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How to Identify and Attract the Right Business with Ben Amos

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No matter what stage you are at right now, getting super clear on what your business is and who you want to serve is a critical foundation for business planning and ultimately success.

And, as a Video Strategist, our role for our clients is often to help them gain this clarity too.

And it all starts with a hedgehog.

Recently in my Accredited Video Strategist Program, we’ve been working a lot on gaining clarity on audiences and particularly positioning our Video Strategy businesses in the right way for the right types of clients, and it’s really interesting to me how we all have different views on the type of business we’re aiming to build and who we are wanting to work with. But let me tell you, the clarity, and growth from that clarity that is coming out through the program over the last few weeks has been seriously awesome to see.

So in this episode I’m going to share with you an approach you can take to getting super clear what your business is all about, and in particular what type of clients and projects you will want to attract to work with you.

“There’s an ancient Greek parable that says “the fox knows many things, but the hedgehog knows one big thing.” 

Author Jim Collins in his book Good to Great, talks about how the fox tries to attack and kill the hedgehog. It’s cunning, it knows five or six different paths to take, it leaps, it crawls, it slithers, it jumps out of a tree. And all the hedgehog knows how to do is one thing: Roll up in a ball. 

But yet that one thing keeps the fox from accomplishing its goal every time.

Jim writes, (quote) “Drawing upon this parable, philosopher Isaiah Berlin famously divided the world into two types of thinkers: Foxes and hedgehogs. Foxes embrace the inherent complexity of the world and pursue many ideas, never giving themselves over to a single pursuit or organizing idea. Hedgehogs, in contrast, gravitate towards simplicity, and think in terms of a single organizing idea that guides everything.”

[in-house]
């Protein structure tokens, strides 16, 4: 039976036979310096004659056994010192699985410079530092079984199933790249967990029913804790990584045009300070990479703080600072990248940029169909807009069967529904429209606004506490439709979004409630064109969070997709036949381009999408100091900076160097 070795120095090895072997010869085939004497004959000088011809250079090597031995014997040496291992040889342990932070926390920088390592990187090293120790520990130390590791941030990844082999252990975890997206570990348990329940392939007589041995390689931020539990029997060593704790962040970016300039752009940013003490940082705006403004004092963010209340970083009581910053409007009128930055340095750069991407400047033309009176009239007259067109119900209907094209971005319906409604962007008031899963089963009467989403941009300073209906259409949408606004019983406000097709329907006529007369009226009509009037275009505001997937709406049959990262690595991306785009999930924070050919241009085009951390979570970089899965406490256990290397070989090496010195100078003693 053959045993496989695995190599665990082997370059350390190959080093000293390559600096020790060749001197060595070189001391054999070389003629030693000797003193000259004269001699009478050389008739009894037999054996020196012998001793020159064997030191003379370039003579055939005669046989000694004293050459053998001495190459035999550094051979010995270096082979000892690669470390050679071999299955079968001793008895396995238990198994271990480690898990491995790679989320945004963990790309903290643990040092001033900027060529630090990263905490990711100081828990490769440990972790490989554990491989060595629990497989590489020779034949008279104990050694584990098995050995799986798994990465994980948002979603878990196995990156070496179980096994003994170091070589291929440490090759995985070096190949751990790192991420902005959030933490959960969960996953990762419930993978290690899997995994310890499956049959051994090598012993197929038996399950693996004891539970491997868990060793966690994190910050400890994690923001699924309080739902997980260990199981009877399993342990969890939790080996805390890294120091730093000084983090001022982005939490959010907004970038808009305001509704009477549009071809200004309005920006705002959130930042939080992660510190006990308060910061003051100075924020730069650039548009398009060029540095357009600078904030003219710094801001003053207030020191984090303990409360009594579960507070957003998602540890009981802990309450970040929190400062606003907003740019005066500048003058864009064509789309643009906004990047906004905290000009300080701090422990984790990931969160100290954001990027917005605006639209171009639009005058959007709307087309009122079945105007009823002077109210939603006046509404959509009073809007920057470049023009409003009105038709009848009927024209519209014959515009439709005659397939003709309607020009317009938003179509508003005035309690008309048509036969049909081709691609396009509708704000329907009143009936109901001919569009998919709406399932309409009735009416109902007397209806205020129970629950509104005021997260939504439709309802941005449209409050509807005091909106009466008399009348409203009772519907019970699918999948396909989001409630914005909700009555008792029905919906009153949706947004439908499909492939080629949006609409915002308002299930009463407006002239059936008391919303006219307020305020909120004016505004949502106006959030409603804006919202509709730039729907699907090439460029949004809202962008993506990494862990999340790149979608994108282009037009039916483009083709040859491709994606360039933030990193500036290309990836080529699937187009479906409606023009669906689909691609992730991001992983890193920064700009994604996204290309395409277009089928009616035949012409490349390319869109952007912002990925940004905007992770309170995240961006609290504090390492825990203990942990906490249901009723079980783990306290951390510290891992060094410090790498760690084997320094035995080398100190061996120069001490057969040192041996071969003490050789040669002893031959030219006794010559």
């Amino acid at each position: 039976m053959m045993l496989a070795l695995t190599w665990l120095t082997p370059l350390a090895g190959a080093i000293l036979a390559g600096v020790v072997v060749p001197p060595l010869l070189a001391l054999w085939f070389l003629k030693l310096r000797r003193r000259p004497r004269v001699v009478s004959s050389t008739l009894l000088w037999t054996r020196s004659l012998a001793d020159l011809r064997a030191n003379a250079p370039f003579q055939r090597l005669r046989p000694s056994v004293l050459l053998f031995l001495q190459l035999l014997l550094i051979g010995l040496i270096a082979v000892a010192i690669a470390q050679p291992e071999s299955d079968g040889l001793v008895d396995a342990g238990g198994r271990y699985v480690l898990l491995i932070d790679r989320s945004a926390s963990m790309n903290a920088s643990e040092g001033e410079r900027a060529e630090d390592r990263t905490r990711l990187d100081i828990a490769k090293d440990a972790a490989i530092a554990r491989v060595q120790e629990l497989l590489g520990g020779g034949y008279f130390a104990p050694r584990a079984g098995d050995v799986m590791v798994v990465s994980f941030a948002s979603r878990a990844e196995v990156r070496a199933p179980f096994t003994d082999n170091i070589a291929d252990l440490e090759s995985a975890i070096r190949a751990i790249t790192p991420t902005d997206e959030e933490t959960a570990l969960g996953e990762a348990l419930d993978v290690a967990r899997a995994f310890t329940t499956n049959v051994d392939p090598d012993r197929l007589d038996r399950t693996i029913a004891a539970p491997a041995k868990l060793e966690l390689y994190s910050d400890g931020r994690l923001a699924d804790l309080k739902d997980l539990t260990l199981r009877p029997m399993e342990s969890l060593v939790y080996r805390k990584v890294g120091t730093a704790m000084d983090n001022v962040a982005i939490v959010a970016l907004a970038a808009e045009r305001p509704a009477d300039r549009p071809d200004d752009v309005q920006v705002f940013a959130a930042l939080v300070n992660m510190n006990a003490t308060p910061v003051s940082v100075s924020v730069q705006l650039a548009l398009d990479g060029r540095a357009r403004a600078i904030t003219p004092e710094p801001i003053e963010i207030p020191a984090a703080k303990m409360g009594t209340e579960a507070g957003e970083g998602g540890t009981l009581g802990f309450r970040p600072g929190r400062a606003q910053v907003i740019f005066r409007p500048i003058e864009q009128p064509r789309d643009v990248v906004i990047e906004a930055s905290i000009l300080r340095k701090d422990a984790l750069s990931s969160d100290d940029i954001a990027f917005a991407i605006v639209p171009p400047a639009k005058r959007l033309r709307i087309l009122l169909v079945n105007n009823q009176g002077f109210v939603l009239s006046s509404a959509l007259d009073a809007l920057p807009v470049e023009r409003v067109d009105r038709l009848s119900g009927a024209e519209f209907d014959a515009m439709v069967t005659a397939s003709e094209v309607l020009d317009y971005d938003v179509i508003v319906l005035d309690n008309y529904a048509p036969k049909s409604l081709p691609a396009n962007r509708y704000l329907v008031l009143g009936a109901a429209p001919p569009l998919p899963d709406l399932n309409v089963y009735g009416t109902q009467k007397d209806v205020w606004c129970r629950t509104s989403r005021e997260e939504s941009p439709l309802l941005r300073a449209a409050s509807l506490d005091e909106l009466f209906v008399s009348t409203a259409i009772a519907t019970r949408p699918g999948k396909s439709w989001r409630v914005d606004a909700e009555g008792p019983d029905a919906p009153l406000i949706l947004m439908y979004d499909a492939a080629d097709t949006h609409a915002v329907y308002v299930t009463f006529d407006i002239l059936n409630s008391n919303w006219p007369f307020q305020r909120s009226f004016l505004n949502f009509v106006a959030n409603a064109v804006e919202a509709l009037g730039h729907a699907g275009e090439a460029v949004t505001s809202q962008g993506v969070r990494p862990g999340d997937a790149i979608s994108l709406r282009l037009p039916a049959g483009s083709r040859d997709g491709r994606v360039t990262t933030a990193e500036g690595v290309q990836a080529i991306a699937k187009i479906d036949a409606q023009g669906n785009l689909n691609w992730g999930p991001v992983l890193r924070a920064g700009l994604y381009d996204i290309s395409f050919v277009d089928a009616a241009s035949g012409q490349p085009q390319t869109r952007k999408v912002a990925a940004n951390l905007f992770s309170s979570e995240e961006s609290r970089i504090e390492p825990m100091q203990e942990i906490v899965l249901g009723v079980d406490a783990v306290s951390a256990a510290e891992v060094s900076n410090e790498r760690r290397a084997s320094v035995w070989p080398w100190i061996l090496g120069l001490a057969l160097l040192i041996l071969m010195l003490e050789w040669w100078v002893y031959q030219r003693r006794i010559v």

He continues, “Our research found that those who build great companies tend to be more hedgehog than fox. We also found that they implicitly or explicitly use a Hedgehog concept for disciplined decision-making. A Hedgehog concept is a simple concept that flows from deeply understanding the intersection of the following three circles.” So think about these three circles as a Venn diagram. “One, what are you deeply passionate about? Two, what can you be best at in the whole world? And three, what drives your economic engine the best?”

Taking some time for critical reflection around this hedgehog concept can provide so much clarity on the business that you want to build, and can become a critical filter for decision making as you grow your business.

But let’s now take this idea a step further and apply this same way of thinking to your audience. Your ideal clients… 

How to find them…

I recommend at least once a year doing a client audit.

And it goes like this;

  1. Run a report of all projects completed over the last period (year). Including if possible, source of the referral, total project income and profit margin
  2. Now go through the list and rank your clients on a scale of 1 – 10 based on the following factors. 
    1. Did you enjoy working with the client and the type of project delivered?
    2. Was the outcome of the project something you are proud of, or demonstrates your best work?
    3. Level of profit margin in the project.
  3. Now, sort your client / project list from highest to lowest. 0 at the bottom, 30s at the top.
  4. Work out the top 20%  (paretos principle). And highlight those clients.
  5. There you go, this list represents your top 20% of clients and projects 

Next you need to spend some time identifying the common aspects of these clients, perhaps categorising them into different buckets so you can get clear on how to attract more of these clients into the future.

This clarity should inform new (or refined) customer avatars for your business, a more strategic approach to your marketing and sales, and importantly a whole lot more clarity on your business and what you want it to become over the next 12 months or 5 years.

So, my friend, be like the hedgehog. Not the fox. Work out what you are good at, passionate about, and what makes you money, and do more of that.


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